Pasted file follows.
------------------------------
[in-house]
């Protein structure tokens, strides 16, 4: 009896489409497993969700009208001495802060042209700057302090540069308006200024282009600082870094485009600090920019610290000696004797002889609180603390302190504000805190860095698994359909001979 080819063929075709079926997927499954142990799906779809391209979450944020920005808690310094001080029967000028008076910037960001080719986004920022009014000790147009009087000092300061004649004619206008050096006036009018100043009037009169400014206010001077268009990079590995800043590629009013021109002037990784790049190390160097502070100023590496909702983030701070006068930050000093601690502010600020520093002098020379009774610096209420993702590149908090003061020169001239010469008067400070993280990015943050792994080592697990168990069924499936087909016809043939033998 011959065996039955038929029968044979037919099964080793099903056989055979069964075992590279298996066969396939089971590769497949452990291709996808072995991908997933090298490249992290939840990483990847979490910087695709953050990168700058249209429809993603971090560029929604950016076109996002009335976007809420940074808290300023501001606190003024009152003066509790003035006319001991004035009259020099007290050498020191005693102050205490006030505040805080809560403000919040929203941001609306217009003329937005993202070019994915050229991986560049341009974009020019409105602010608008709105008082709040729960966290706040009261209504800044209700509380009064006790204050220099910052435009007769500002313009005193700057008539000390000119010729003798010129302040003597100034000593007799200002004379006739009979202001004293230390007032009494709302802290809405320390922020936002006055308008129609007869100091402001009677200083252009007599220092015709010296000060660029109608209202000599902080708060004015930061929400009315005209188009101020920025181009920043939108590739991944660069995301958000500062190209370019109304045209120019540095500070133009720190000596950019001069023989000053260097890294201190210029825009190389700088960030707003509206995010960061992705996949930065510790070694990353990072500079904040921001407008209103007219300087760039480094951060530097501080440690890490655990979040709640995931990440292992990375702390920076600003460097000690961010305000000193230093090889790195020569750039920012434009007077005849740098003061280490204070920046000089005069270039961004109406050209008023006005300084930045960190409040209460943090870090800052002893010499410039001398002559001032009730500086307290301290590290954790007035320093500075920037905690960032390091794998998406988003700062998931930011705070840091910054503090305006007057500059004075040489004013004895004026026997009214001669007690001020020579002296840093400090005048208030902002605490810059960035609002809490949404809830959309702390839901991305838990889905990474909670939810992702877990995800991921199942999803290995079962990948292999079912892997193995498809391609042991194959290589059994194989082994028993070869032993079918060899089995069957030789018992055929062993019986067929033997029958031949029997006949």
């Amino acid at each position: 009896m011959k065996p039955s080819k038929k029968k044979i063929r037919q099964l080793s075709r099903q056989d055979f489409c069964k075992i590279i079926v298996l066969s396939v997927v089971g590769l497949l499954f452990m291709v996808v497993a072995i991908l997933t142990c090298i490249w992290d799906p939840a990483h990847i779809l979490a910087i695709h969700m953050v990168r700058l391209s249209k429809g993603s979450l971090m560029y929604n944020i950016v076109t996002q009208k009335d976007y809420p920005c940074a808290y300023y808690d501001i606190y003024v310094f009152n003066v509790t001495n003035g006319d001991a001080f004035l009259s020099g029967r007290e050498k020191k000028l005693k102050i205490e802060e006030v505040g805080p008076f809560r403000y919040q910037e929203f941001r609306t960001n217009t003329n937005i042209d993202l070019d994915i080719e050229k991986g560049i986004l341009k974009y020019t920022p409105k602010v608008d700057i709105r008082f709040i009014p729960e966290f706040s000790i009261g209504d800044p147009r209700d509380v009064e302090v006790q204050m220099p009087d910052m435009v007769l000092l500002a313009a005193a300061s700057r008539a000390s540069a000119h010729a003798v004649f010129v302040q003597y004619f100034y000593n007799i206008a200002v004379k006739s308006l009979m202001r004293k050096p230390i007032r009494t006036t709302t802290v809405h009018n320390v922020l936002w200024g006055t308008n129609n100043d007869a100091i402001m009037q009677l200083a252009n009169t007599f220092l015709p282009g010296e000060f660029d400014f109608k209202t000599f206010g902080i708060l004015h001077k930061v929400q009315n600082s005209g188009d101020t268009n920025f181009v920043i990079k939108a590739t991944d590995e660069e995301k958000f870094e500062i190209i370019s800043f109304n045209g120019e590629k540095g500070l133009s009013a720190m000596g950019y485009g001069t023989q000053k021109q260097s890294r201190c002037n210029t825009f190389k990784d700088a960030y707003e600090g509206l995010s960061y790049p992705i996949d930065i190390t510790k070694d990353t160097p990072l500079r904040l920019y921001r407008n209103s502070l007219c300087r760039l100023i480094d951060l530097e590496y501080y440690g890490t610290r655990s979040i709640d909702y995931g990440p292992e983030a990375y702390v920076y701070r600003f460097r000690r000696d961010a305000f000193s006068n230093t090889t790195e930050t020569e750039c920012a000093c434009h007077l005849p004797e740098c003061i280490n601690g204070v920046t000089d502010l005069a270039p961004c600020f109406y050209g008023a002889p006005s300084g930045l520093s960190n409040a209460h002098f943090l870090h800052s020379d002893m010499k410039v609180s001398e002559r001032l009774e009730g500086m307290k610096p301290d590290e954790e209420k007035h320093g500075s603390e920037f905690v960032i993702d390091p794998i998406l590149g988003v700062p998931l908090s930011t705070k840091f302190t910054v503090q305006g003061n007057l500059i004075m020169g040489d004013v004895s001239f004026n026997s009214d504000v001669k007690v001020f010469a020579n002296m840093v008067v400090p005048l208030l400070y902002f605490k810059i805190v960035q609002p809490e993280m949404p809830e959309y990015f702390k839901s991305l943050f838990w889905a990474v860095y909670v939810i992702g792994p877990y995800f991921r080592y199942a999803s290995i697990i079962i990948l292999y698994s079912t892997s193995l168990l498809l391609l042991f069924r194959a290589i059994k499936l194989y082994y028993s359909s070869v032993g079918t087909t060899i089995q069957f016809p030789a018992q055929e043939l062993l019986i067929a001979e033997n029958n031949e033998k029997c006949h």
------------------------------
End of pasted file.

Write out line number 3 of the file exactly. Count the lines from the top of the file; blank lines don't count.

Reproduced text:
């Amino acid at each position: 009896m011959k065996p039955s080819k038929k029968k044979i063929r037919q099964l080793s075709r099903q056989d055979f489409c069964k075992i590279i079926v298996l066969s396939v997927v089971g590769l497949l499954f452990m291709v996808v497993a072995i991908l997933t142990c090298i490249w992290d799906p939840a990483h990847i779809l979490a910087i695709h969700m953050v990168r700058l391209s249209k429809g993603s979450l971090m560029y929604n944020i950016v076109t996002q009208k009335d976007y809420p920005c940074a808290y300023y808690d501001i606190y003024v310094f009152n003066v509790t001495n003035g006319d001991a001080f004035l009259s020099g029967r007290e050498k020191k000028l005693k102050i205490e802060e006030v505040g805080p008076f809560r403000y919040q910037e929203f941001r609306t960001n217009t003329n937005i042209d993202l070019d994915i080719e050229k991986g560049i986004l341009k974009y020019t920022p409105k602010v608008d700057i709105r008082f709040i009014p729960e966290f706040s000790i009261g209504d800044p147009r209700d509380v009064e302090v006790q204050m220099p009087d910052m435009v007769l000092l500002a313009a005193a300061s700057r008539a000390s540069a000119h010729a003798v004649f010129v302040q003597y004619f100034y000593n007799i206008a200002v004379k006739s308006l009979m202001r004293k050096p230390i007032r009494t006036t709302t802290v809405h009018n320390v922020l936002w200024g006055t308008n129609n100043d007869a100091i402001m009037q009677l200083a252009n009169t007599f220092l015709p282009g010296e000060f660029d400014f109608k209202t000599f206010g902080i708060l004015h001077k930061v929400q009315n600082s005209g188009d101020t268009n920025f181009v920043i990079k939108a590739t991944d590995e660069e995301k958000f870094e500062i190209i370019s800043f109304n045209g120019e590629k540095g500070l133009s009013a720190m000596g950019y485009g001069t023989q000053k021109q260097s890294r201190c002037n210029t825009f190389k990784d700088a960030y707003e600090g509206l995010s960061y790049p992705i996949d930065i190390t510790k070694d990353t160097p990072l500079r904040l920019y921001r407008n209103s502070l007219c300087r760039l100023i480094d951060l530097e590496y501080y440690g890490t610290r655990s979040i709640d909702y995931g990440p292992e983030a990375y702390v920076y701070r600003f460097r000690r000696d961010a305000f000193s006068n230093t090889t790195e930050t020569e750039c920012a000093c434009h007077l005849p004797e740098c003061i280490n601690g204070v920046t000089d502010l005069a270039p961004c600020f109406y050209g008023a002889p006005s300084g930045l520093s960190n409040a209460h002098f943090l870090h800052s020379d002893m010499k410039v609180s001398e002559r001032l009774e009730g500086m307290k610096p301290d590290e954790e209420k007035h320093g500075s603390e920037f905690v960032i993702d390091p794998i998406l590149g988003v700062p998931l908090s930011t705070k840091f302190t910054v503090q305006g003061n007057l500059i004075m020169g040489d004013v004895s001239f004026n026997s009214d504000v001669k007690v001020f010469a020579n002296m840093v008067v400090p005048l208030l400070y902002f605490k810059i805190v960035q609002p809490e993280m949404p809830e959309y990015f702390k839901s991305l943050f838990w889905a990474v860095y909670v939810i992702g792994p877990y995800f991921r080592y199942a999803s290995i697990i079962i990948l292999y698994s079912t892997s193995l168990l498809l391609l042991f069924r194959a290589i059994k499936l194989y082994y028993s359909s070869v032993g079918t087909t060899i089995q069957f016809p030789a018992q055929e043939l062993l019986i067929a001979e033997n029958n031949e033998k029997c006949h």